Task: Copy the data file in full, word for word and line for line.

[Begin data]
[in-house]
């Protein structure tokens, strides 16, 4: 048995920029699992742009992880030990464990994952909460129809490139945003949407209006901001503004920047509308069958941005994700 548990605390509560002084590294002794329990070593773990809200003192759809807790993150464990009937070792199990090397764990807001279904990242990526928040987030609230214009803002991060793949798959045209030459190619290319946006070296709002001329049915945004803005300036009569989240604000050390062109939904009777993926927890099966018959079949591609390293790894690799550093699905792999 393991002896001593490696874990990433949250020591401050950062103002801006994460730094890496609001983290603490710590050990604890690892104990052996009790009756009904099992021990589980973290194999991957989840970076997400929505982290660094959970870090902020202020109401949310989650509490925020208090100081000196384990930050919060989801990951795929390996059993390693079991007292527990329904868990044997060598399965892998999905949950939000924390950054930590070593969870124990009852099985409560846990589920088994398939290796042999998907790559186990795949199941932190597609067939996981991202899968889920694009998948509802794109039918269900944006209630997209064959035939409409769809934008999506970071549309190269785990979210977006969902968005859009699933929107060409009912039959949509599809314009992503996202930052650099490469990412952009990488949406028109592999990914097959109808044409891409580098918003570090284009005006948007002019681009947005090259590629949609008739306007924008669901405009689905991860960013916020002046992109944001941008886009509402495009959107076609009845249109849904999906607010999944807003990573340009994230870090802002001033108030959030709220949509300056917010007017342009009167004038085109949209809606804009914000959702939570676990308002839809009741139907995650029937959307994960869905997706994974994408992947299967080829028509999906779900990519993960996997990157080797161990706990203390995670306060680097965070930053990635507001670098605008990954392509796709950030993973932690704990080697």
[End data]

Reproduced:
[in-house]
């Protein structure tokens, strides 16, 4: 048995920029699992742009992880030990464990994952909460129809490139945003949407209006901001503004920047509308069958941005994700 548990605390509560002084590294002794329990070593773990809200003192759809807790993150464990009937070792199990090397764990807001279904990242990526928040987030609230214009803002991060793949798959045209030459190619290319946006070296709002001329049915945004803005300036009569989240604000050390062109939904009777993926927890099966018959079949591609390293790894690799550093699905792999 393991002896001593490696874990990433949250020591401050950062103002801006994460730094890496609001983290603490710590050990604890690892104990052996009790009756009904099992021990589980973290194999991957989840970076997400929505982290660094959970870090902020202020109401949310989650509490925020208090100081000196384990930050919060989801990951795929390996059993390693079991007292527990329904868990044997060598399965892998999905949950939000924390950054930590070593969870124990009852099985409560846990589920088994398939290796042999998907790559186990795949199941932190597609067939996981991202899968889920694009998948509802794109039918269900944006209630997209064959035939409409769809934008999506970071549309190269785990979210977006969902968005859009699933929107060409009912039959949509599809314009992503996202930052650099490469990412952009990488949406028109592999990914097959109808044409891409580098918003570090284009005006948007002019681009947005090259590629949609008739306007924008669901405009689905991860960013916020002046992109944001941008886009509402495009959107076609009845249109849904999906607010999944807003990573340009994230870090802002001033108030959030709220949509300056917010007017342009009167004038085109949209809606804009914000959702939570676990308002839809009741139907995650029937959307994960869905997706994974994408992947299967080829028509999906779900990519993960996997990157080797161990706990203390995670306060680097965070930053990635507001670098605008990954392509796709950030993973932690704990080697």